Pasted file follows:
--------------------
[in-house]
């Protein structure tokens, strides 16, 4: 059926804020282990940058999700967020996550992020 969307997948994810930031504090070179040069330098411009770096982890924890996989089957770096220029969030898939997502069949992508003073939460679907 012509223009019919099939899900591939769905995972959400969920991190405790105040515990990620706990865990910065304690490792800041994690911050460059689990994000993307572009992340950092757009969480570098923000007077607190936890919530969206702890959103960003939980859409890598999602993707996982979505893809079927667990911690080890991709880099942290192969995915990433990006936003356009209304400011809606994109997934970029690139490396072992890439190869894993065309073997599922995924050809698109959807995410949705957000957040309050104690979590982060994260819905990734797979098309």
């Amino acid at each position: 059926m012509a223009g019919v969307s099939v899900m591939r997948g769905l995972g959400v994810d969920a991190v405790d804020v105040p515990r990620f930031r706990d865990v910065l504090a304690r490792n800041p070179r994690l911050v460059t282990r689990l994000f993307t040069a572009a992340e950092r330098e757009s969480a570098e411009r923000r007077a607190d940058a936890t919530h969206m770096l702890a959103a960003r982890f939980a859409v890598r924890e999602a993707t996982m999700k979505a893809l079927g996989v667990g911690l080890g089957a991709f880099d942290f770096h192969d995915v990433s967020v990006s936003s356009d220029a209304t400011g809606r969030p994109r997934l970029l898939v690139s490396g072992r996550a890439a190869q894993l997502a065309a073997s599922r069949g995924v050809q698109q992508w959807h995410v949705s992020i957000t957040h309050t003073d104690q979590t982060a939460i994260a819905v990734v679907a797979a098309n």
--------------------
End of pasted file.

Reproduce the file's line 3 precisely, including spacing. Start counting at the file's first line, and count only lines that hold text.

């Amino acid at each position: 059926m012509a223009g019919v969307s099939v899900m591939r997948g769905l995972g959400v994810d969920a991190v405790d804020v105040p515990r990620f930031r706990d865990v910065l504090a304690r490792n800041p070179r994690l911050v460059t282990r689990l994000f993307t040069a572009a992340e950092r330098e757009s969480a570098e411009r923000r007077a607190d940058a936890t919530h969206m770096l702890a959103a960003r982890f939980a859409v890598r924890e999602a993707t996982m999700k979505a893809l079927g996989v667990g911690l080890g089957a991709f880099d942290f770096h192969d995915v990433s967020v990006s936003s356009d220029a209304t400011g809606r969030p994109r997934l970029l898939v690139s490396g072992r996550a890439a190869q894993l997502a065309a073997s599922r069949g995924v050809q698109q992508w959807h995410v949705s992020i957000t957040h309050t003073d104690q979590t982060a939460i994260a819905v990734v679907a797979a098309n």